> and 1 group to a dir or file' feels weird. And the power of the file
    > owner is too great.


    Yes, in file server networks exist often situations where ugo+rwx and just
    one GID per file isn't enough but the good news is: ACL exists!


    > Because that's another thing missing: if you have access to 3 projects
    > on a server that carries 250, why not hide the others? Only Novell
    > Netware had that behaviour built-in. I tink we could borrow a few ideas
    > from them.


    Outside Netwares world with its flags, rights and inherited rights masks
    they call it ACL: man 5 acl

    --
    Gruss,
    Tobias.


  11. Re: / /home on different partitions?

    On 30 May 2008, in the Usenet newsgroup alt.os.linux.suse, in article
    , Tobias Crefeld wrote:

    >Moe Trin meinte:
    >
    >> So none of the installs you've done start by _offering_ to partition
    >> (which you can ignore) and then making a new file system on those
    >> partitions you've designated? When you make a new file system, anything
    >> on "this" partition is gone, and that includes /usr/local/, /home/,
    >> and anything else physically on the partition.

    >
    >I decided very early to install ext3 instead of SUSEs long-term default
    >reiserfs and so the last time I created the root-fs on my desktop system
    >was after buying the computer 5 years ago (V7.3 ?).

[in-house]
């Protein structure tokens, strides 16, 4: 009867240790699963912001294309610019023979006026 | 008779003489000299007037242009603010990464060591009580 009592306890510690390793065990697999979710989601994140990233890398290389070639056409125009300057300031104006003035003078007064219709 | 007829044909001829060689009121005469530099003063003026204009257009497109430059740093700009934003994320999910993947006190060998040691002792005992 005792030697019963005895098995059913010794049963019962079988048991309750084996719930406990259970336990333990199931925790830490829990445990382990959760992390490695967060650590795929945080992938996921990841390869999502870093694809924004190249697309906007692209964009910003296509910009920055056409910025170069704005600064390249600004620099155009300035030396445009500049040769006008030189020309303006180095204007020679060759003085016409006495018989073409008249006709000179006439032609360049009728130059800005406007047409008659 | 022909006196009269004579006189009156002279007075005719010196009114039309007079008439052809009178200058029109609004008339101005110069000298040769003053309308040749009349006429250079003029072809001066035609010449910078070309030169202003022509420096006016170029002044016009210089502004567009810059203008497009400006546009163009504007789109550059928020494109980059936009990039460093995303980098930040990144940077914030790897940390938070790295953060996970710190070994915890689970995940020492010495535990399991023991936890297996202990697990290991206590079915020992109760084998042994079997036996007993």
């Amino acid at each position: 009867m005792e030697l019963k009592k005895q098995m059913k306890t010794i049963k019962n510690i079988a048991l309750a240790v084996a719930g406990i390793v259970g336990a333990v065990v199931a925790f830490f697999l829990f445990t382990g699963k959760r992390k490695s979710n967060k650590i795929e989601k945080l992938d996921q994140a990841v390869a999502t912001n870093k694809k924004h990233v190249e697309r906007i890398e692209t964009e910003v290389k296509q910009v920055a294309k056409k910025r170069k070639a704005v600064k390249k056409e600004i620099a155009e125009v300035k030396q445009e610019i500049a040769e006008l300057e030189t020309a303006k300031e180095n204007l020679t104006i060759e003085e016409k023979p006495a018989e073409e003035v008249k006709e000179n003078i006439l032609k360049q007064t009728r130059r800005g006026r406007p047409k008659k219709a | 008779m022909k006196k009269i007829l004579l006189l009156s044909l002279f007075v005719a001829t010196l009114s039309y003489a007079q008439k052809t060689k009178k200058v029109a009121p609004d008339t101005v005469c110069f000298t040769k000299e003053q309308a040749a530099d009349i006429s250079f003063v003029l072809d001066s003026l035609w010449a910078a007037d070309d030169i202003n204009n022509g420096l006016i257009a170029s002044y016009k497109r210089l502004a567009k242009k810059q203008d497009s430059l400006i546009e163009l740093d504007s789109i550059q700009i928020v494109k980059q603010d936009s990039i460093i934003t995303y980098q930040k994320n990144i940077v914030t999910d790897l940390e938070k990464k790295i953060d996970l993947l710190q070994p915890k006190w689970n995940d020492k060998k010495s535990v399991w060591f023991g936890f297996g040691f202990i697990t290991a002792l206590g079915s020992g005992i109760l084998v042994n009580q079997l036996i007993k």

One of the things I've seen over the years is that the amount of stuff
    that gets installed on a _base_ install (never mind the "install all the
    eye-candy" mode) has been increasing consistently. Below, you mention
    Red Hat 5.2 - the box said it needed 120MB min, 450MB workstation, 1.6GB
    server. Looking at a 7.3 box, the minimim diskspace had increased from
    120 Megs to 420 Megs.

    >> Assuming a stand-alone system (where /home/$USER is actually on a local
    >> disk rather than a network file system) the main advantage is when you
    >> update to a new version.


    >Wasting disk space just for the rare times you want to destroy file
    >system because of upgrades doesn't seem very effective for me as
    >there exists a backup of my users data.


    Where is the wasted disk space? In the partition table? Or did you
    partition the disk with the expectation of SuSE 12.4 which will have
    a minimum disk requirement of 1.5 Gigs and a workstation install (with
    all the bells and whistles) over 8.4 Gigs?

    >> Generally, the only thing important or unique there are the
    >> authentication files (/etc/passwd, /etc/group, and the shadow
    >> equivalents).


    >On most of my systems there exist "some" more configuration data which